Plate 15

Clinostratification: laterally accreting bodies

A tabular body made of sandstone and conglomerate beds is here sandwiched between other similar bodies: its base runs close to the bottom of the photo, and the top is marked by an alignment of shrubs. The thickness is about 7 m. The section is of Pliocene age and crops out in a mountain cliff south of Bologna (the so-called Pliocene rampart).

At first sight, the inclined bedsets look like the foresets shown in plate 14. The main difference consists in the fact that they lie on an erosional surface, not on a depositional one. To explain how this erosion occurred, think of the lateral migration of a meandering fluvial channel (inset, right-hand side). In a meander loop, erosion takes place on the outer bank and on the channel bottom, deposition on the inner side. The sloping surface of the inner bank thus accretes toward the channel axis, forming a point bar. The bar consequently grows at an angle of 60°-90° with the main flow direction. The growth is not continuous but occurs mainly during floods, when the stream discharge is at a peak. The inclined bedding formed in this way is called epsilon  bedding (it was labeled with this Greek letter in a classification of cross-bedding types of the 1960s, by J. R. L. Allen). The migrating point bar "runs after" the erosional bank in order to maintain a constant section for the flow in the channel; in doing so, it encroaches on the channel bed and buries it. The lateral migration of the channel bottom incrementally creates the planar erosion surface that will form the base of the point bar body. This surface is thus the cumulative result of many erosional events; in temporal terms, it is diachronous,  or time-transgressive. In other cases, similar flat surfaces are, instead, the product of instantaneous, single-event erosion.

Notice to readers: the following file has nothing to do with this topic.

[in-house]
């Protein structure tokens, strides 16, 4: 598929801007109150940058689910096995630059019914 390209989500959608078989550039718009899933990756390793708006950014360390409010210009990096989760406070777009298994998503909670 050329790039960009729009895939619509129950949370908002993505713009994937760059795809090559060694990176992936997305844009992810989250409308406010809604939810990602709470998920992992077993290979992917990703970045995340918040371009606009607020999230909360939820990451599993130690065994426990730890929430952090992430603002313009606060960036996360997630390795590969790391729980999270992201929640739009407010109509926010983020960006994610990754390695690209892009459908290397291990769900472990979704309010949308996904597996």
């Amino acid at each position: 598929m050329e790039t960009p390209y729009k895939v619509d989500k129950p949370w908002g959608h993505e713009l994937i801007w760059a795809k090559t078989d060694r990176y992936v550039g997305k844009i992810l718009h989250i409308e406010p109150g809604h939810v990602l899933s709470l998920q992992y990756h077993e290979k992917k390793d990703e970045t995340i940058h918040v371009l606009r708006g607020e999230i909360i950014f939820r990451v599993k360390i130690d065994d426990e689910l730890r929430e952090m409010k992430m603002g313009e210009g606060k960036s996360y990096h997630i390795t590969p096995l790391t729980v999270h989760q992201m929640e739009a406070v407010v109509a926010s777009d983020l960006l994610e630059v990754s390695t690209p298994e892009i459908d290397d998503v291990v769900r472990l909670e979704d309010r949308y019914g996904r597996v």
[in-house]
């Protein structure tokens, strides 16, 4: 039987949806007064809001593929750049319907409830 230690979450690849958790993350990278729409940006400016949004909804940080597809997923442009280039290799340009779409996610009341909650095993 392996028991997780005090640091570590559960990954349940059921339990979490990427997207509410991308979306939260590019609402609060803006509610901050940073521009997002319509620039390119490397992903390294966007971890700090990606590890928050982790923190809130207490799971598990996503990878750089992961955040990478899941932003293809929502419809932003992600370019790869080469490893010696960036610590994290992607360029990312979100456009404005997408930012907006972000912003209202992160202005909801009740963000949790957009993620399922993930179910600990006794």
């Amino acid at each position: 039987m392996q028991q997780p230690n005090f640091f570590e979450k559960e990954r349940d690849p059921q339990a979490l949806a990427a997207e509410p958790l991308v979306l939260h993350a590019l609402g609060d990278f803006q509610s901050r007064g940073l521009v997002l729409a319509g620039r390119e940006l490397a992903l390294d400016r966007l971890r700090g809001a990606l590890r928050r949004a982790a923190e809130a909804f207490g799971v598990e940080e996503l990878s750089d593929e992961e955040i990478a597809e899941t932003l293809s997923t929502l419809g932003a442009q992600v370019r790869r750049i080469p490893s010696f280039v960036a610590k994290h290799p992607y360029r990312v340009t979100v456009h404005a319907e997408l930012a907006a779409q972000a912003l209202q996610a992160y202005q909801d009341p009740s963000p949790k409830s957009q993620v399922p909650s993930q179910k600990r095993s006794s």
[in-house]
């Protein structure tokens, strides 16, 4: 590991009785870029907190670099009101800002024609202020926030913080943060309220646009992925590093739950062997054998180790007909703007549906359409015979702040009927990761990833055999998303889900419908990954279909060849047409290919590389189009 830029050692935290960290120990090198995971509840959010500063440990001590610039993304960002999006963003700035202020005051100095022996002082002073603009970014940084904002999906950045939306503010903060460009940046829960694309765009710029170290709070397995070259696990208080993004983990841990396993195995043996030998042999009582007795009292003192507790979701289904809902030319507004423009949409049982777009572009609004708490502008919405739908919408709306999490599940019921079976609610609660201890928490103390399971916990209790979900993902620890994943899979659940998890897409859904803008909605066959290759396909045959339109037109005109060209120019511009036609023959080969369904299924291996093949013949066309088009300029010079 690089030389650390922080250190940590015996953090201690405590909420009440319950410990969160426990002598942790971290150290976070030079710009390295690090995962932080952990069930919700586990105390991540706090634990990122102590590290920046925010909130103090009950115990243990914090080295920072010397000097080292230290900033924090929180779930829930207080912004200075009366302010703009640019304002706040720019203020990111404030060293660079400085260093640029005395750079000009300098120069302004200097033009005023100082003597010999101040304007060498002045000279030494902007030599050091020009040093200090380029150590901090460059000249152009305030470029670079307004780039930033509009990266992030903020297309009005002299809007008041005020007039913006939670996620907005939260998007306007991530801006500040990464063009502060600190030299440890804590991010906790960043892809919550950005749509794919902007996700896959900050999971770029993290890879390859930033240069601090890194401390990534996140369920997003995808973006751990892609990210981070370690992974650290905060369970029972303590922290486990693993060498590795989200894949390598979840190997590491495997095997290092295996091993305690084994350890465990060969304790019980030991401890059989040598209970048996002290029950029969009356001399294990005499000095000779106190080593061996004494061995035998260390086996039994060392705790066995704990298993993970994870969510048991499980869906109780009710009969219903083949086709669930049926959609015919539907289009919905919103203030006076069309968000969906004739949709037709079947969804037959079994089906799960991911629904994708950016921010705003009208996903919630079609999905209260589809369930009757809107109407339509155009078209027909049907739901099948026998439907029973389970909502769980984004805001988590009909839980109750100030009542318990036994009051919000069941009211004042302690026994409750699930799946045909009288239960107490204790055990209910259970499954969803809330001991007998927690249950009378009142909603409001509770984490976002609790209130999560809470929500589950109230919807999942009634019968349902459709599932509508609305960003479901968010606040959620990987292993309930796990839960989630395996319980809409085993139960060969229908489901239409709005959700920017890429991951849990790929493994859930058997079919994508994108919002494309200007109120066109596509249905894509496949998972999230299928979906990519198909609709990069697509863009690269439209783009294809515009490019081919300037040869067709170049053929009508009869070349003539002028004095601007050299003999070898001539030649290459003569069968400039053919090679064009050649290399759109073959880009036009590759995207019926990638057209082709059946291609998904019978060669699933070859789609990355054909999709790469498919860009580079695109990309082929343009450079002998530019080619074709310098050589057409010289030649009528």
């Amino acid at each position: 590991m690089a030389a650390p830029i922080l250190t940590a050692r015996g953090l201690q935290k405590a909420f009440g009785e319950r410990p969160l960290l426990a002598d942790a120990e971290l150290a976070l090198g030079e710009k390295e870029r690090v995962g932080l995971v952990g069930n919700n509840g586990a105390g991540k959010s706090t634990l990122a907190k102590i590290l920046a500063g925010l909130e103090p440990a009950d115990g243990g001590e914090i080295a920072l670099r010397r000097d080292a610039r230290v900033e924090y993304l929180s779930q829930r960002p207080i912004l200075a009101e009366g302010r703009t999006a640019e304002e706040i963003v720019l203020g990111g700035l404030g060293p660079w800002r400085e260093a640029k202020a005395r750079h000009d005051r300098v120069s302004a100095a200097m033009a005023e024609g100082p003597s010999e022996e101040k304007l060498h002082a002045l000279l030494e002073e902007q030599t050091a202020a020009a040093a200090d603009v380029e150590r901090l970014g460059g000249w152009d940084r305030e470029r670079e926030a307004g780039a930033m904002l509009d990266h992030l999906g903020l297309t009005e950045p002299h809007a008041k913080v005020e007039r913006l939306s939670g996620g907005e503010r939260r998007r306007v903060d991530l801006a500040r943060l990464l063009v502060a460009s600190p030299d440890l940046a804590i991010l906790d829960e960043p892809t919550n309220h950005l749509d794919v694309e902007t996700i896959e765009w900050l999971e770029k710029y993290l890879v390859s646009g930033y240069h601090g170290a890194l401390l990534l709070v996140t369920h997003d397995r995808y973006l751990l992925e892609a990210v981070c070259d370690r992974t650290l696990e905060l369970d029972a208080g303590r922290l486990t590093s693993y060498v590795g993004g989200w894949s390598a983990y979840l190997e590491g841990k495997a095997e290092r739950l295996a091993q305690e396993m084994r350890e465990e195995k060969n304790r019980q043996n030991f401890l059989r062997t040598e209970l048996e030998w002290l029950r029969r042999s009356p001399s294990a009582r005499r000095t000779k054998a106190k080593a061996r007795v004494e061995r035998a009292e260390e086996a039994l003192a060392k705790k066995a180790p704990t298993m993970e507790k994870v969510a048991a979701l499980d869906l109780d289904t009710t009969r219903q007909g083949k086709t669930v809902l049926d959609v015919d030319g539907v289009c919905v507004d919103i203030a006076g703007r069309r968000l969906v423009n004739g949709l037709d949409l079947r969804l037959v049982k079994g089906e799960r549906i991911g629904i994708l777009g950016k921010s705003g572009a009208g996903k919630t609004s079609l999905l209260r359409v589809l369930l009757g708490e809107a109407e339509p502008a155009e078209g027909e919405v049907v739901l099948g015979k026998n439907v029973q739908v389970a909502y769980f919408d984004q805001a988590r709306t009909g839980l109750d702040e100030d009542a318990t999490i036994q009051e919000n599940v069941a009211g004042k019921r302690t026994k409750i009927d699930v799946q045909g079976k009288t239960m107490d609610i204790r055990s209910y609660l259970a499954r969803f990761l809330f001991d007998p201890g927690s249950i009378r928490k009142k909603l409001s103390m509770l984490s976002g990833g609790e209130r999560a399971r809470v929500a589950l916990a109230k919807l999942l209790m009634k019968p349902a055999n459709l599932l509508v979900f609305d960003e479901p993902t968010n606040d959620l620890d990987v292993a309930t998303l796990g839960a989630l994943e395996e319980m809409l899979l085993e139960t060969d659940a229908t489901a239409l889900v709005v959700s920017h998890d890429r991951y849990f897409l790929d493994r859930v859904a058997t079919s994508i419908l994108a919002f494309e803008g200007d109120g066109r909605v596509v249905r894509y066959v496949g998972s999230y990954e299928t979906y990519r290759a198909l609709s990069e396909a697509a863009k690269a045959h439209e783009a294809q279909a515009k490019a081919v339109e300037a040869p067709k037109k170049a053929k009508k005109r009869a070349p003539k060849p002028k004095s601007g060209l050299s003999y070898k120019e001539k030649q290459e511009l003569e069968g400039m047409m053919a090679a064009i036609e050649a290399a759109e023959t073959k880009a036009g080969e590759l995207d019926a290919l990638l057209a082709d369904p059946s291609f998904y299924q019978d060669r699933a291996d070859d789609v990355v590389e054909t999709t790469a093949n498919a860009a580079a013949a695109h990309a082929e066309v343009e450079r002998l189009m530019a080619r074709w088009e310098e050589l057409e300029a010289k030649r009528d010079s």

An important implication of this mechanism should be borne in mind: an erosional surface representing a fossil channel is not necessarily channel-shaped. If a channel changes its position, either by progressive migration or sudden shifts, the geometry that will be preserved in stratigraphic sections is not the instant channel form, but the record of shifting. This record consists in a flat erosional surface in the simplest case, as seen here, or in a more irregular and complicated one (with scours, steps, terraces, etc.).

Pliocene Intra-apenninic Basin, Zena Valley, northern Apennines.